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August 11th, 2006

At 11:00, I stopped by the Delta office to fill out some personnel forms for part-time work at NCSU.

I am going to do some usability testing of a new web site they are developing. It's about 60 hours of work, over about a two-week period, and the pay is $15.00 an hour. I'll take it.

I had to turn in several forms: an NCSU Part-time Work application form, a federal Employee's Withholding Allowance Certificate (W-4 form); the state of North Carolina equivalent to that (NC-4 form); a direct deposit form for my paychecks, a form stating that I'm registered for the draft, or if not, that I have a damn good reason not to be (and "because this country fights wars for stupid reasons" was not an available check box). But I digress...

I had allowed 30 minutes for this meeting with Chris Leaston, and it took all of five minutes. While there, I met Mike Cauces, who I will meet with on Monday, along with the project manager to introduce me to the project and my assignment.



Since I had a couple of hours until my 1:00 meeting with Myra, I went to Helios for a while.



I arrived at Clark Hall at about 10 minutes until 1:00, and in the lobby area of the fourth floor, found the main hall door to get back to Myra's office (to all of the offices, actually), locked with a sign on it that said, "Will be back at 1:30."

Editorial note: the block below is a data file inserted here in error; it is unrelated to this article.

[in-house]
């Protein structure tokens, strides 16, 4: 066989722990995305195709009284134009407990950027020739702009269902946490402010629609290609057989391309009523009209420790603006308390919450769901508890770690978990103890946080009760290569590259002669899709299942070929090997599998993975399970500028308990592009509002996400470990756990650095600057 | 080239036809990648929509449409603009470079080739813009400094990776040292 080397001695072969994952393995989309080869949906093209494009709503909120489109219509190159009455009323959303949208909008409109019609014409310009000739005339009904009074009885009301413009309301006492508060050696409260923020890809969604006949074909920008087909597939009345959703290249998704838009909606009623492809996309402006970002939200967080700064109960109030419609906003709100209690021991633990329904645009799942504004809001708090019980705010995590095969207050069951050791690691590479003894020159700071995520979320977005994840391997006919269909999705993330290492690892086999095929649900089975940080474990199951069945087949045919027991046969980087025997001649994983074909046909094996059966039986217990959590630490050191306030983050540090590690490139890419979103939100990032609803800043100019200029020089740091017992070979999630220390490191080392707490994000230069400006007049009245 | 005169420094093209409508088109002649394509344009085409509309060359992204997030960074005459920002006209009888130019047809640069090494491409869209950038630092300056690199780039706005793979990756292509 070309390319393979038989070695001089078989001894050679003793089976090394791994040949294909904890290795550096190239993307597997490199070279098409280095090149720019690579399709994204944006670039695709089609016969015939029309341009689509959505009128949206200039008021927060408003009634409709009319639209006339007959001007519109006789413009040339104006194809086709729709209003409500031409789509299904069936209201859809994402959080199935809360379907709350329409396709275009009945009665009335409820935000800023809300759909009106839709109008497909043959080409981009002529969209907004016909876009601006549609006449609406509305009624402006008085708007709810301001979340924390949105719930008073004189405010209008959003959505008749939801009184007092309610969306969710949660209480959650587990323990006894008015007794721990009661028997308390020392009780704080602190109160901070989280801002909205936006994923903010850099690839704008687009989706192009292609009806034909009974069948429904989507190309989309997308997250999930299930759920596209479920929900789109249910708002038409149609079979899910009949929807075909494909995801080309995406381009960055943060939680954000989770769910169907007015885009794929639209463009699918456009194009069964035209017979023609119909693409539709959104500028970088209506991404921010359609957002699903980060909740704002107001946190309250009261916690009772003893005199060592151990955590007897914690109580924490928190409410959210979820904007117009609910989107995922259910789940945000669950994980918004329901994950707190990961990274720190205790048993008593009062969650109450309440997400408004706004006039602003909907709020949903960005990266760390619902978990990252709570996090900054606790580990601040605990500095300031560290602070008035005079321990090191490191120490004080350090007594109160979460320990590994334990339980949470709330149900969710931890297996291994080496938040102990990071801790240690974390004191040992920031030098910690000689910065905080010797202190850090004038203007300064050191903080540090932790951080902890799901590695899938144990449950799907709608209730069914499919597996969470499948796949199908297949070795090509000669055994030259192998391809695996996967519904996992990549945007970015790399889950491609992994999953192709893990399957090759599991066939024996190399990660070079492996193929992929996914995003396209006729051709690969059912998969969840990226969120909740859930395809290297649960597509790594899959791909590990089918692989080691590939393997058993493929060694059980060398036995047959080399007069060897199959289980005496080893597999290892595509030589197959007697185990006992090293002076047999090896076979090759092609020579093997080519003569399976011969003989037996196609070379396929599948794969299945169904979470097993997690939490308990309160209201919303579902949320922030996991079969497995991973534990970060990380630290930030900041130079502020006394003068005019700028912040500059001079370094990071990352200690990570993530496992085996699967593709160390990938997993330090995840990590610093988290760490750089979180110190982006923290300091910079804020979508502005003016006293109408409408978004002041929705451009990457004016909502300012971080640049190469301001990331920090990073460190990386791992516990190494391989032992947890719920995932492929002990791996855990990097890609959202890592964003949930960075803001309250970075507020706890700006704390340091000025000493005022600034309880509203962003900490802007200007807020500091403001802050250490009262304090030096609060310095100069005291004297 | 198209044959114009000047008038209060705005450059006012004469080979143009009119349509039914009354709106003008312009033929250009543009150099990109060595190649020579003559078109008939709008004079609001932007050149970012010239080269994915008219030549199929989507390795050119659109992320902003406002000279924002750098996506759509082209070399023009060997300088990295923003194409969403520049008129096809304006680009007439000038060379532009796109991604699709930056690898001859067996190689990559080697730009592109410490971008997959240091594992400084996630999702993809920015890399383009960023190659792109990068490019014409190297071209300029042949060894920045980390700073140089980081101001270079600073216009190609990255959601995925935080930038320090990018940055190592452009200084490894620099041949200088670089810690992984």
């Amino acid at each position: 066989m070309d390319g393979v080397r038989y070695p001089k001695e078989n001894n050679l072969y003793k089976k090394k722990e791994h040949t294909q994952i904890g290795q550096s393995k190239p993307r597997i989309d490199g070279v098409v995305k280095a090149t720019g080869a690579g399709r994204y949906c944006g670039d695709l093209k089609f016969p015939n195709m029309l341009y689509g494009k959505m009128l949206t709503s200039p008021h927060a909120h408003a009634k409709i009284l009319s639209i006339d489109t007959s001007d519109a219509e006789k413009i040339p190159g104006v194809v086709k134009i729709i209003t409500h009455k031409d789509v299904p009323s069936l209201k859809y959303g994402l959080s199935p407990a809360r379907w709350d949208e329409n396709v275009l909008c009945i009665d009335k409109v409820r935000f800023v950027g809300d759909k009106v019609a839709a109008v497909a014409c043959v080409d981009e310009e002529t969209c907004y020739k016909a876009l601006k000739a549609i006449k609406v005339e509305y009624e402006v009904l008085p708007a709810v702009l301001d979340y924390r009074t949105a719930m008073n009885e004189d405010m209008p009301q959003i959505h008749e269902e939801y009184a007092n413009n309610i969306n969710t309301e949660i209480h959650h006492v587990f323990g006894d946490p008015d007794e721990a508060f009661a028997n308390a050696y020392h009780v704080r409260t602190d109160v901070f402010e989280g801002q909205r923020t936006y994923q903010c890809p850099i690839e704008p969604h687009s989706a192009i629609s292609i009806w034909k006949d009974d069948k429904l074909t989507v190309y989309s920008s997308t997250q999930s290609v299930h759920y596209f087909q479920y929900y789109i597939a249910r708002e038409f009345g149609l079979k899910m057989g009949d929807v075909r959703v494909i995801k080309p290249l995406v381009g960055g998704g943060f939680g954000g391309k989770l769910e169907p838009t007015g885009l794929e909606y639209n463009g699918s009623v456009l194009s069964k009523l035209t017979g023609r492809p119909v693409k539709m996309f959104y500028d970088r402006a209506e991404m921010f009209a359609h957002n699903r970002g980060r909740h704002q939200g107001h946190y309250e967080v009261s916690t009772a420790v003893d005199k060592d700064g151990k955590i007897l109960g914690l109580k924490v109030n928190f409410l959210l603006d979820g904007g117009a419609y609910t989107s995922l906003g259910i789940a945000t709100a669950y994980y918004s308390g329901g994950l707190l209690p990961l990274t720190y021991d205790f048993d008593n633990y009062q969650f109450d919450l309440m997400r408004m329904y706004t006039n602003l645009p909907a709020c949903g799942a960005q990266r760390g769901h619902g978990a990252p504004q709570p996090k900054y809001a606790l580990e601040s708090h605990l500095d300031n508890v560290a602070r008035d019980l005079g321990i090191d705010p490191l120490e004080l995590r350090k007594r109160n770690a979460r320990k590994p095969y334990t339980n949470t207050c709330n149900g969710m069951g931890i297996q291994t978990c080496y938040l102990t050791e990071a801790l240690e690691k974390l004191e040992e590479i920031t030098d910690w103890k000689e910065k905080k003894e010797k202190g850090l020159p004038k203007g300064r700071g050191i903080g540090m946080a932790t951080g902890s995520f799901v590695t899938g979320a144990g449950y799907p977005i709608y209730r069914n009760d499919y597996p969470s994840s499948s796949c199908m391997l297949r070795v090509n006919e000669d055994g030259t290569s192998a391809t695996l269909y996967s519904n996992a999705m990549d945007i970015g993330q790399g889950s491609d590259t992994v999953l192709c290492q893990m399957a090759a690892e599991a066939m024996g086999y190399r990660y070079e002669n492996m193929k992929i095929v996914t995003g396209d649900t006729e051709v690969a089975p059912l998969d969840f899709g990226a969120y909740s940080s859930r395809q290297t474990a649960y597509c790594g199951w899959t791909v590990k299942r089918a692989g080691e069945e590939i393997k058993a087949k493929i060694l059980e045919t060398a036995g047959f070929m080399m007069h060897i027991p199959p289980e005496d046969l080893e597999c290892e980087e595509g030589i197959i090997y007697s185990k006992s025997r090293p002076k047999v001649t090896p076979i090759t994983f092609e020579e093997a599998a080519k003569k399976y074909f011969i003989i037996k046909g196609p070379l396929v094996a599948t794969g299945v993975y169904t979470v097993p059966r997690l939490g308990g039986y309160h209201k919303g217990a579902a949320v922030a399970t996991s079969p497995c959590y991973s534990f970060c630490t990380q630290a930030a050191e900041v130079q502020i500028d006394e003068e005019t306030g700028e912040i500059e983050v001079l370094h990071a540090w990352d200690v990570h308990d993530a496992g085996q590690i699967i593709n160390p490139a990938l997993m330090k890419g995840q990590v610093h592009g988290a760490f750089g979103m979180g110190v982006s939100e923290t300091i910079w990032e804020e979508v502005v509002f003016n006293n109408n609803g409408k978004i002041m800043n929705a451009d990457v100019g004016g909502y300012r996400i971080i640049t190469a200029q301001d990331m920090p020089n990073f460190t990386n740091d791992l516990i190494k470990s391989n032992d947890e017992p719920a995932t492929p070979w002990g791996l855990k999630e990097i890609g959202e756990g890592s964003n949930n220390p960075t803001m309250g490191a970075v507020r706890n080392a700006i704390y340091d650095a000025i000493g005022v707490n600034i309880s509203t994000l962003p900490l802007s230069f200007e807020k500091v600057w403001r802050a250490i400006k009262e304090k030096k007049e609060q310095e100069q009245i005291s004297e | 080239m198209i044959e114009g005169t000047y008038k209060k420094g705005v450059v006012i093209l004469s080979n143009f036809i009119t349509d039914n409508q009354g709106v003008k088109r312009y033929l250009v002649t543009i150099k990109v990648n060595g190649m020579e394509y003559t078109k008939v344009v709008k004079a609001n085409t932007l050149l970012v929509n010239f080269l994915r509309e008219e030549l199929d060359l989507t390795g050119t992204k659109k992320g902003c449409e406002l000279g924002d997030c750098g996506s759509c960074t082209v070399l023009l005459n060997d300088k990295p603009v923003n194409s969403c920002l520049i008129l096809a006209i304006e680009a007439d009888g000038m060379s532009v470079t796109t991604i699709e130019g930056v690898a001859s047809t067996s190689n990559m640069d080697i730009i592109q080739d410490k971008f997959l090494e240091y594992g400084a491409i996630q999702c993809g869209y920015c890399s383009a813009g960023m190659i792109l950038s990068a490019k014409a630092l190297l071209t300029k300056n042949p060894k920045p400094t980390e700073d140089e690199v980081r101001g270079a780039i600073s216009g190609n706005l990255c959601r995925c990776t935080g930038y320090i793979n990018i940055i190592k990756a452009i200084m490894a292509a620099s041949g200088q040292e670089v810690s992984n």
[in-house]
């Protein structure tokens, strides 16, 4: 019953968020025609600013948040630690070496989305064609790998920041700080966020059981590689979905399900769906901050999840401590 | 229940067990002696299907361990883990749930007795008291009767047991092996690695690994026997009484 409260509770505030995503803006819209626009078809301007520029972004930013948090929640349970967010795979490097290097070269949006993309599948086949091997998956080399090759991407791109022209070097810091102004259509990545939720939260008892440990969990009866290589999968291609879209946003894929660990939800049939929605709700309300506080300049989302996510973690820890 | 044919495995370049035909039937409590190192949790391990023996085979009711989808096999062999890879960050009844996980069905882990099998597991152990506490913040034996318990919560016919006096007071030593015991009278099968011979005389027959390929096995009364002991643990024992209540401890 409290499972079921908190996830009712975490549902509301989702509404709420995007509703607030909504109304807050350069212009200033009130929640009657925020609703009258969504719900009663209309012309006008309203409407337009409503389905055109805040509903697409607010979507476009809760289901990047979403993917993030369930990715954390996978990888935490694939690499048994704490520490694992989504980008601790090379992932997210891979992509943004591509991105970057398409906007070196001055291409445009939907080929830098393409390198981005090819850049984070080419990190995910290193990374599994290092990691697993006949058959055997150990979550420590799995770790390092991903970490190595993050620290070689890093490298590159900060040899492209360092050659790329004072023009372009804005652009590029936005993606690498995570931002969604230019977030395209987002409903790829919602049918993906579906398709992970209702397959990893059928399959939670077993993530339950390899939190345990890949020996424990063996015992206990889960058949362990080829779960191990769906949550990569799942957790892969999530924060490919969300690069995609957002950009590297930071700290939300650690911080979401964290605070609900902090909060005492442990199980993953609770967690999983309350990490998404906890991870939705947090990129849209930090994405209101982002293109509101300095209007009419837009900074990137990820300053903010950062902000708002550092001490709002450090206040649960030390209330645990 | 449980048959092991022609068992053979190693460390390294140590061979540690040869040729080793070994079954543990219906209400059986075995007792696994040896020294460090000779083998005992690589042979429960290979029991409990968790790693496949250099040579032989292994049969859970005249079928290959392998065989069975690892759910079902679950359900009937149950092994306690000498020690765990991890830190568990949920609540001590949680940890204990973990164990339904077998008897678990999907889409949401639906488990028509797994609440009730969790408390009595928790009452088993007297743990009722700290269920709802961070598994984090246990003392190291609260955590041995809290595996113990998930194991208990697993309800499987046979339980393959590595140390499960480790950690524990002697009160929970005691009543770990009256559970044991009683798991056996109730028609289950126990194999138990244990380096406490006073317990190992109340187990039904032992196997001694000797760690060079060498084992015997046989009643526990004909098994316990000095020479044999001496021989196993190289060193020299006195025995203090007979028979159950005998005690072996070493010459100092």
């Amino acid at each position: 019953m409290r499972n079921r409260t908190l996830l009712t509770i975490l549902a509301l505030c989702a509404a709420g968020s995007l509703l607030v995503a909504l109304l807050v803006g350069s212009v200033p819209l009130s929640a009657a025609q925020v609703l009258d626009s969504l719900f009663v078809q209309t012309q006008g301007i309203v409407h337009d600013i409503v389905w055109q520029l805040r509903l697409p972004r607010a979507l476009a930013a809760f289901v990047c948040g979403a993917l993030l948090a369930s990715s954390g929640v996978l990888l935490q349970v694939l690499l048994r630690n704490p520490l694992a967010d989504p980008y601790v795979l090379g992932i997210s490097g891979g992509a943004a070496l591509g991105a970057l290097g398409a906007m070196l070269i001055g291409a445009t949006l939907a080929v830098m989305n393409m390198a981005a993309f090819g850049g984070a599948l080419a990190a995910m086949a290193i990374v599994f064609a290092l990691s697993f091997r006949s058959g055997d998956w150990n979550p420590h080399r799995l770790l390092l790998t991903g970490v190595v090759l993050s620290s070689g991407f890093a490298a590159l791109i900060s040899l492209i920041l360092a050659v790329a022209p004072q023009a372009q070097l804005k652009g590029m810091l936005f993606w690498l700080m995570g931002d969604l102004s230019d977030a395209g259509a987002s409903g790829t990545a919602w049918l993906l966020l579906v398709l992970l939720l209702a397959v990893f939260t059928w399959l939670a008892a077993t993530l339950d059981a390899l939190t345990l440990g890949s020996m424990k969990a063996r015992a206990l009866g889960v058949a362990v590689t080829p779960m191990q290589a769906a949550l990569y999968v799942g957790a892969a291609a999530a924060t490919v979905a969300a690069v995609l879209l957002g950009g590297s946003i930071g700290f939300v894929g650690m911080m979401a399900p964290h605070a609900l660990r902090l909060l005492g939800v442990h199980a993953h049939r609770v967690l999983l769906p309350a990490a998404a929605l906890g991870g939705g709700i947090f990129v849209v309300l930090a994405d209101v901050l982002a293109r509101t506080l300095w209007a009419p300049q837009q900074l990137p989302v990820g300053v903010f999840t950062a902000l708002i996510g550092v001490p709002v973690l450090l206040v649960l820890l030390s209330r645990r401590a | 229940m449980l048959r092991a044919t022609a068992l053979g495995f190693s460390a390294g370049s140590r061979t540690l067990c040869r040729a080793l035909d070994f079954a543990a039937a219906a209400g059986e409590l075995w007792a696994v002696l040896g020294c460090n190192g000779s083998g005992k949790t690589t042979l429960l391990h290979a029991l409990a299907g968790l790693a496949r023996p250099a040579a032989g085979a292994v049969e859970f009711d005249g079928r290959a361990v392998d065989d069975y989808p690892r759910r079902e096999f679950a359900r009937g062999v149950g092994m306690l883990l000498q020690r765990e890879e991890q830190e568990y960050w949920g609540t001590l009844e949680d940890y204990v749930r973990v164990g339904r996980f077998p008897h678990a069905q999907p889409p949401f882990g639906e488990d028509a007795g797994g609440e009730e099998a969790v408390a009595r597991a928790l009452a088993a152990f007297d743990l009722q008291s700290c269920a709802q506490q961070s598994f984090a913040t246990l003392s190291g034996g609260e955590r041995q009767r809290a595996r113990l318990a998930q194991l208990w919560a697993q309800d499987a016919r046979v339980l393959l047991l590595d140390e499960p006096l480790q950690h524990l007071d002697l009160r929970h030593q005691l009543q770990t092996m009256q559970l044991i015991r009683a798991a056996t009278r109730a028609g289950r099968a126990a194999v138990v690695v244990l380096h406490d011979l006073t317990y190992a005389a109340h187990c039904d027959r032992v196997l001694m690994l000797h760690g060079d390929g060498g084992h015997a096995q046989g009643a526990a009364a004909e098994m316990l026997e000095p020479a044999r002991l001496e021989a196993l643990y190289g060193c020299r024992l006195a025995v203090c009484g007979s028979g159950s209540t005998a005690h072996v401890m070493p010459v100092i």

"Hmmm," I thought. "I thought our meeting was set for 1:00."

I waited in the lobby area until about 1:10, and then thought I'd check in with Myra's cell, just to make sure I wasn't supposed to be meeting her at Kinko's, though I knew we'd agreed to meet here, because I'd told her that I had just a couple more changes to make to the newsletter before we brought it to Kinko's.

She answered her phone, and as it turned out, was back in her office, with no idea that the main door up front was locked.

I made my changes, and we headed over to Kinko's, where she turned in three jobs, one of which was the newsletter — 40 copies, on 11x17 paper folded newsletter style, with two staples in the middle binding.

Easy enough for me to do it myself next time.